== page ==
The story breaks down Sandra’s walls in credible fashion, opening her up to Bif, romance, and the woman she was before a repressive marriage. This doesn’t go smoothly. There’s also an unnecessary-to-the-plot illness. Dance scenes are infectiously joyful. Acting is first rate. Free with Amazon Prime.

The White Crow 2019 inspired by Rudolf Nureyev: The Life by Julie Kavanagh. Produced and Directed by Ralph Fiennes (who also plays a Russian dance master). The New York Times referred to this film as “portrait of the artist as a young man.” It depicts people and circumstances that shaped the premier danseur, culminating in his dramatic defection from Russia/The Kirov Ballet at Paris’s Bourget Airport. Shifting from his poverty stricken childhood to ballet school in Leningrad to adulation in Paris may make you a bit dizzy, but segments themselves are well executed.

Nureyev (Oleg Ivenko) is sure of himself from the start, regularly risking everything, speaking his own mind. He reads, absorbs art and learns English, determined to end up in the West without a specific plan. The young dancer is an obvious black sheep and under suspicion much of the time, but given leeway because of extraordinary talent. Whenever questioned, he declares he doesn’t care about politics, it’s freedom he’s after. Here, defection is spontaneous, based on indications he might be sent to prison rather than go on with the company. Dark and well produced. Rent on Amazon Prime.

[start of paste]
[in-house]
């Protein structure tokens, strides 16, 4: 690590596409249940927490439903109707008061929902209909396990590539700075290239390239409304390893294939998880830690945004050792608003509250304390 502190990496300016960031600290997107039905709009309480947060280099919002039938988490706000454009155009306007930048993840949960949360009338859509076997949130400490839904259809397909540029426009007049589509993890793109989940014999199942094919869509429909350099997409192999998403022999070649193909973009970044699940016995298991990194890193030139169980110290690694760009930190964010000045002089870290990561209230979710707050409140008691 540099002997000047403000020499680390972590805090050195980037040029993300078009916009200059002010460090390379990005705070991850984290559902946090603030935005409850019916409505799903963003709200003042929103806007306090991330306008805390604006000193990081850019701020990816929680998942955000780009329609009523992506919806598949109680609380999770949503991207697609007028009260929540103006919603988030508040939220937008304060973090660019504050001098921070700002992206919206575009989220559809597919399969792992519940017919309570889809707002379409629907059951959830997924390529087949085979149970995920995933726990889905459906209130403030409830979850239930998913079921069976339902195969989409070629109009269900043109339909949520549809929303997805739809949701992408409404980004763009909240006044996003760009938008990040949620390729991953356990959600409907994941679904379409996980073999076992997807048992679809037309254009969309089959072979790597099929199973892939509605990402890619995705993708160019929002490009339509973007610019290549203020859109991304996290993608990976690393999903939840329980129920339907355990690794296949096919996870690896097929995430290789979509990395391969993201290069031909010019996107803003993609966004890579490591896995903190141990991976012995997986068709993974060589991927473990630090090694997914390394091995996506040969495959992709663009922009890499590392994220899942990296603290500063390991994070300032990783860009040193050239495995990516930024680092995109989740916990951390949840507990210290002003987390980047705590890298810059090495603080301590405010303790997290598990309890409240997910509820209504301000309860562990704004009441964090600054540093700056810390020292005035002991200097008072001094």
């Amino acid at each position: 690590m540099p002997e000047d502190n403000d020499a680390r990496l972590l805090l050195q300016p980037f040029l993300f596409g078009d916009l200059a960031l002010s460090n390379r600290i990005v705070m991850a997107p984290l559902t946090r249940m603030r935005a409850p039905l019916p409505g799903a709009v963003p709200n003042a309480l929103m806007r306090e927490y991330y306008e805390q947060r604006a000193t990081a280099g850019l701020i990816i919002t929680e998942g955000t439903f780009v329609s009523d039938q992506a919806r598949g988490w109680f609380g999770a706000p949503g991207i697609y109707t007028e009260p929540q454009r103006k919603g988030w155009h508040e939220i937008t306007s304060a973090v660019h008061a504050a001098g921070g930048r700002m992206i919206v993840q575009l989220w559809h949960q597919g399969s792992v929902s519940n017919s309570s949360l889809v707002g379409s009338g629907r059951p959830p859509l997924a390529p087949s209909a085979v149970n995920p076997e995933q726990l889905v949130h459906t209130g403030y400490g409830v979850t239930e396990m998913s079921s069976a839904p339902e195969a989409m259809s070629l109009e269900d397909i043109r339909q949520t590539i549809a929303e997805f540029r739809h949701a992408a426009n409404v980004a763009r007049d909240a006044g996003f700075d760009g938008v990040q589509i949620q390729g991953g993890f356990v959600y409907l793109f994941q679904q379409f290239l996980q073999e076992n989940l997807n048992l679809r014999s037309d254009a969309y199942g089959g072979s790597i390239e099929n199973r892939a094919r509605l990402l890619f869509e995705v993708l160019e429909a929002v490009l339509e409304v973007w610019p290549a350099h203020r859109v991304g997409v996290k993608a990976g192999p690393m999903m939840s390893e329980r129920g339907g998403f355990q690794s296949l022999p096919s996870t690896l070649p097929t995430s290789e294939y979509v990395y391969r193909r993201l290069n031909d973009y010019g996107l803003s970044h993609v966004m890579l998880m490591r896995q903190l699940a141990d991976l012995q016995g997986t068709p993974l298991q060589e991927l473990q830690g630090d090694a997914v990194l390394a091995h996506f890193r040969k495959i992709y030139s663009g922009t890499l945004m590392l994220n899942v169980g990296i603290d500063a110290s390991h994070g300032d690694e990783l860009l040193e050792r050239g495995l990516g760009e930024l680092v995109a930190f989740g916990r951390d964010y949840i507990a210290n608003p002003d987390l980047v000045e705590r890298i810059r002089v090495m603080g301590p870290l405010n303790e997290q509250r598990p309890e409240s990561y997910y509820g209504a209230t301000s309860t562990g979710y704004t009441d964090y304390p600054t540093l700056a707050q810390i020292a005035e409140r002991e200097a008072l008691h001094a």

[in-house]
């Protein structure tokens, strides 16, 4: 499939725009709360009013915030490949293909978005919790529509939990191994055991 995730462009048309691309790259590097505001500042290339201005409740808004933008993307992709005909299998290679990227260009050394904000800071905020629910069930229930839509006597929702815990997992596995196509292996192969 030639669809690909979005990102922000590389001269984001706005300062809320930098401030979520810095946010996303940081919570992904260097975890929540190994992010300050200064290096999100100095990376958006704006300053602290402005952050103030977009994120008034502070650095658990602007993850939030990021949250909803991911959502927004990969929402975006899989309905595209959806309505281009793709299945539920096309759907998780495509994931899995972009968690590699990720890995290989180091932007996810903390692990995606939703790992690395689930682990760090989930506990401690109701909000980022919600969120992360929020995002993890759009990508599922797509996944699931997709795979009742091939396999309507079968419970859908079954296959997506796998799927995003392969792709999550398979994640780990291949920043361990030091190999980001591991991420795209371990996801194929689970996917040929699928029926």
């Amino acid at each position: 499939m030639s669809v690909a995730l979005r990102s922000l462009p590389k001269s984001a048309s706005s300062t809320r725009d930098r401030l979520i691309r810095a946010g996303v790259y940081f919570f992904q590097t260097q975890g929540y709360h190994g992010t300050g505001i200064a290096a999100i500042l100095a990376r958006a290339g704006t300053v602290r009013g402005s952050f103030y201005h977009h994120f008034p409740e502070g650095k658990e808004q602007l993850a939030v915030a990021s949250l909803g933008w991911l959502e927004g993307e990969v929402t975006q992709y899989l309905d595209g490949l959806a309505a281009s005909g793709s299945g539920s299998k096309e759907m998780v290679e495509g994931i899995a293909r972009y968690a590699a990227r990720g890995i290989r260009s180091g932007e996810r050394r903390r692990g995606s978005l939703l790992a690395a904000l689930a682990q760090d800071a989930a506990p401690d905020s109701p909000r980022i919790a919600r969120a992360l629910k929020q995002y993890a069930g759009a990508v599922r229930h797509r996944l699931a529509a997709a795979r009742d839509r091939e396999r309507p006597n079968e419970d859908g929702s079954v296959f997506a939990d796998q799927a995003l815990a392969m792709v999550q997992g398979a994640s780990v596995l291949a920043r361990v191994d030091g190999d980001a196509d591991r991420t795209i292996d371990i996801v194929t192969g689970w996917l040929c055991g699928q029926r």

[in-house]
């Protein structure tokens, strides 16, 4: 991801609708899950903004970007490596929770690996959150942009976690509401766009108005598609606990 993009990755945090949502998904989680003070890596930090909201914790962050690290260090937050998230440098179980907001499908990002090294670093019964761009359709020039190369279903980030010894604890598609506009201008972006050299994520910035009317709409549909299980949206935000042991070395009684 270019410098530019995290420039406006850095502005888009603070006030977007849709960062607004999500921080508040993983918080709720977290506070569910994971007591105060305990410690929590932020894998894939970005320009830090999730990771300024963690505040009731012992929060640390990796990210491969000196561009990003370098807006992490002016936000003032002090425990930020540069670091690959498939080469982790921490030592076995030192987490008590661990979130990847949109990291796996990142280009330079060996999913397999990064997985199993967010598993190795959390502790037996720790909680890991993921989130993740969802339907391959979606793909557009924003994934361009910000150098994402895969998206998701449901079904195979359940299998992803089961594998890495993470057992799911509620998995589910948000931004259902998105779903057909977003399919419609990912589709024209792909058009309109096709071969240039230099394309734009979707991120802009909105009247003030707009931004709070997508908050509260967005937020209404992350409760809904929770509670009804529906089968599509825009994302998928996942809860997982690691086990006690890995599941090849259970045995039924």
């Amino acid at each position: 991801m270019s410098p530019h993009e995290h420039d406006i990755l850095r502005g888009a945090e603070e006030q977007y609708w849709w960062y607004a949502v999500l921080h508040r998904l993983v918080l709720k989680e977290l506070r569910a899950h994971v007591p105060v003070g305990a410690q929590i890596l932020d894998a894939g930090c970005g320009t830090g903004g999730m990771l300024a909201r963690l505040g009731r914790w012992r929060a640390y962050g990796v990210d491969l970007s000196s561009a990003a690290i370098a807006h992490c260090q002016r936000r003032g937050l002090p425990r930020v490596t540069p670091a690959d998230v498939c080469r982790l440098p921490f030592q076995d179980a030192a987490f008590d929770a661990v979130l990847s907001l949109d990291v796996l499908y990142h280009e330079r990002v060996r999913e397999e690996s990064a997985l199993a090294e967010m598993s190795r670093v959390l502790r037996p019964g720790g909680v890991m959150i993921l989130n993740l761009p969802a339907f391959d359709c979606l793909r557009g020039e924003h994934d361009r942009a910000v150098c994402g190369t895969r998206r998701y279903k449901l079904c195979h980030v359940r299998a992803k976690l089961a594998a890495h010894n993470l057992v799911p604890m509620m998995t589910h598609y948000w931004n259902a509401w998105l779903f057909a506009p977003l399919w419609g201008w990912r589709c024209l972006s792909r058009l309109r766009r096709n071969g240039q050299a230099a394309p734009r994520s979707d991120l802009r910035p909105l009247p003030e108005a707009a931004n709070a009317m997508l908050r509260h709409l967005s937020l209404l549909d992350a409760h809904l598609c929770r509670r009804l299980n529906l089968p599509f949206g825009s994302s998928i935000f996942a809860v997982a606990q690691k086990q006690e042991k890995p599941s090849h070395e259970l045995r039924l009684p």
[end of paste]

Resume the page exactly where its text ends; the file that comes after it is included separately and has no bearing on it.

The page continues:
Top photo: Bigstock

About Alix Cohen (839 Articles)
Alix Cohen is the recipient of eight New York Press Club Awards for work published on this venue. Her writing history began with poetry, segued into lyrics and took a commercial detour while holding executive positions in product development, merchandising, and design. A cultural sponge, she now turns her diverse personal and professional background to authoring pieces about culture/the arts with particular interest in artists/performers and entrepreneurs. Theater, music, art/design are lifelong areas of study and passion. She is a voting member of Drama Desk and Drama League. Alix’s professional experience in women’s fashion fuels writing in that area. Besides Woman Around Town, the journalist writes for Cabaret Scenes, Broadway World, and Theater Pizzazz. Additional pieces have been published by The New York Post, The National Observer’s Playground Magazine, Pasadena Magazine, Times Square Chronicles, and ifashionnetwork. She lives in Manhattan. Of course.